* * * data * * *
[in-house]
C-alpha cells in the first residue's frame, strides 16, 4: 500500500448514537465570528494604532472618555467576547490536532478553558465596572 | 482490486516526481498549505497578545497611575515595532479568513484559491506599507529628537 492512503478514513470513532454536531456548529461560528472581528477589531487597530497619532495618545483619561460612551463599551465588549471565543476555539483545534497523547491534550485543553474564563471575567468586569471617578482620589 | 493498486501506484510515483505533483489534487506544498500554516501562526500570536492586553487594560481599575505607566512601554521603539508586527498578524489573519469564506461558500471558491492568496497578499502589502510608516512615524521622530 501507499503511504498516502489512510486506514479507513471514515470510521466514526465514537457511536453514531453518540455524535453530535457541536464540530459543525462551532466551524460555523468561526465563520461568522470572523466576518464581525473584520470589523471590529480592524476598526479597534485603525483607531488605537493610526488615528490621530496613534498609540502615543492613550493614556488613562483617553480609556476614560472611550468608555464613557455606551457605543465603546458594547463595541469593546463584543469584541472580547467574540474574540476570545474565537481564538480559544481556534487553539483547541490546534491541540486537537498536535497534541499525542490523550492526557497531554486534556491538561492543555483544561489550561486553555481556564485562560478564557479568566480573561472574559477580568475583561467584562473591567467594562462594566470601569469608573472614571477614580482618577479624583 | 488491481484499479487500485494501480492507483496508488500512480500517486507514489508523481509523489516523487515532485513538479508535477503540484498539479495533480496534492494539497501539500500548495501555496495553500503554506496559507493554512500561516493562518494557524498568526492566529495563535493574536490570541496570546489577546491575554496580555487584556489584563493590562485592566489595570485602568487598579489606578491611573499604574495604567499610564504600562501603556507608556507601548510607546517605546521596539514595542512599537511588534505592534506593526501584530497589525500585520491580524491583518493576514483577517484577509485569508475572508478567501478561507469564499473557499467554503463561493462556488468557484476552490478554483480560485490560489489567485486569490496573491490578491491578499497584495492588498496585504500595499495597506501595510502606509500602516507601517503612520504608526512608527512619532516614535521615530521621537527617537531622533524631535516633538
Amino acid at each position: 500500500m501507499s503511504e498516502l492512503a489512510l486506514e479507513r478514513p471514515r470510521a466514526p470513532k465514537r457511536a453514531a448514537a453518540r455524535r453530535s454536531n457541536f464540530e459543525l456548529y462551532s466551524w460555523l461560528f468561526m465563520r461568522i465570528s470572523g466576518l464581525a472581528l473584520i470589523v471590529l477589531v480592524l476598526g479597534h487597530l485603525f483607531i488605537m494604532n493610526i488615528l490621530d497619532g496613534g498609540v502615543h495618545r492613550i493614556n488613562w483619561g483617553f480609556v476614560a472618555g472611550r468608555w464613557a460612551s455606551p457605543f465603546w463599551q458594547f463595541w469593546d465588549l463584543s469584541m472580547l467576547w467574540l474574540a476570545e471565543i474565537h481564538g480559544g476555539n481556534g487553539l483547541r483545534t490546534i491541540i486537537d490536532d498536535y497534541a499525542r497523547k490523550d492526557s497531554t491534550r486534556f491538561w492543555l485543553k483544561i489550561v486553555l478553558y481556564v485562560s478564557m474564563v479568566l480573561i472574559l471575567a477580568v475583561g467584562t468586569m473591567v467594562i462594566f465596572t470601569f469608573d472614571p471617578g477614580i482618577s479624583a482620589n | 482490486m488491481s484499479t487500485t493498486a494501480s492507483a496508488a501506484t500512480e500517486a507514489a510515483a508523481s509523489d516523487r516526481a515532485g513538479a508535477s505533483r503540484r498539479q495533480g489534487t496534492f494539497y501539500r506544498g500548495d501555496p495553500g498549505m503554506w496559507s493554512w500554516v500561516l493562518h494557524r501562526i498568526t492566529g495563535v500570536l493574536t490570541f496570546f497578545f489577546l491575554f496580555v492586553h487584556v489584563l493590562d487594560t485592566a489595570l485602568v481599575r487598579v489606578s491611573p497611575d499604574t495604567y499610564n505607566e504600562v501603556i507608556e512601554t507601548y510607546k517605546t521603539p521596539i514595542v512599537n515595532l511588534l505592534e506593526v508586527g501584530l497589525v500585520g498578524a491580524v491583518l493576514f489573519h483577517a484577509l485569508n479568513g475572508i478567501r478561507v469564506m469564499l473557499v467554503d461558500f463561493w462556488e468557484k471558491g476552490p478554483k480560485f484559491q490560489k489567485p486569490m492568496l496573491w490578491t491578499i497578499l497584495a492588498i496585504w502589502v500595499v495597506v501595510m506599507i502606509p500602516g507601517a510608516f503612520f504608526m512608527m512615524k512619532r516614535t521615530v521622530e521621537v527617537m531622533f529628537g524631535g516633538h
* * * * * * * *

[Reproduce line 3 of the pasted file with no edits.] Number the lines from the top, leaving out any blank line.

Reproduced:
Amino acid at each position: 500500500m501507499s503511504e498516502l492512503a489512510l486506514e479507513r478514513p471514515r470510521a466514526p470513532k465514537r457511536a453514531a448514537a453518540r455524535r453530535s454536531n457541536f464540530e459543525l456548529y462551532s466551524w460555523l461560528f468561526m465563520r461568522i465570528s470572523g466576518l464581525a472581528l473584520i470589523v471590529l477589531v480592524l476598526g479597534h487597530l485603525f483607531i488605537m494604532n493610526i488615528l490621530d497619532g496613534g498609540v502615543h495618545r492613550i493614556n488613562w483619561g483617553f480609556v476614560a472618555g472611550r468608555w464613557a460612551s455606551p457605543f465603546w463599551q458594547f463595541w469593546d465588549l463584543s469584541m472580547l467576547w467574540l474574540a476570545e471565543i474565537h481564538g480559544g476555539n481556534g487553539l483547541r483545534t490546534i491541540i486537537d490536532d498536535y497534541a499525542r497523547k490523550d492526557s497531554t491534550r486534556f491538561w492543555l485543553k483544561i489550561v486553555l478553558y481556564v485562560s478564557m474564563v479568566l480573561i472574559l471575567a477580568v475583561g467584562t468586569m473591567v467594562i462594566f465596572t470601569f469608573d472614571p471617578g477614580i482618577s479624583a482620589n | 482490486m488491481s484499479t487500485t493498486a494501480s492507483a496508488a501506484t500512480e500517486a507514489a510515483a508523481s509523489d516523487r516526481a515532485g513538479a508535477s505533483r503540484r498539479q495533480g489534487t496534492f494539497y501539500r506544498g500548495d501555496p495553500g498549505m503554506w496559507s493554512w500554516v500561516l493562518h494557524r501562526i498568526t492566529g495563535v500570536l493574536t490570541f496570546f497578545f489577546l491575554f496580555v492586553h487584556v489584563l493590562d487594560t485592566a489595570l485602568v481599575r487598579v489606578s491611573p497611575d499604574t495604567y499610564n505607566e504600562v501603556i507608556e512601554t507601548y510607546k517605546t521603539p521596539i514595542v512599537n515595532l511588534l505592534e506593526v508586527g501584530l497589525v500585520g498578524a491580524v491583518l493576514f489573519h483577517a484577509l485569508n479568513g475572508i478567501r478561507v469564506m469564499l473557499v467554503d461558500f463561493w462556488e468557484k471558491g476552490p478554483k480560485f484559491q490560489k489567485p486569490m492568496l496573491w490578491t491578499i497578499l497584495a492588498i496585504w502589502v500595499v495597506v501595510m506599507i502606509p500602516g507601517a510608516f503612520f504608526m512608527m512615524k512619532r516614535t521615530v521622530e521621537v527617537m531622533f529628537g524631535g516633538h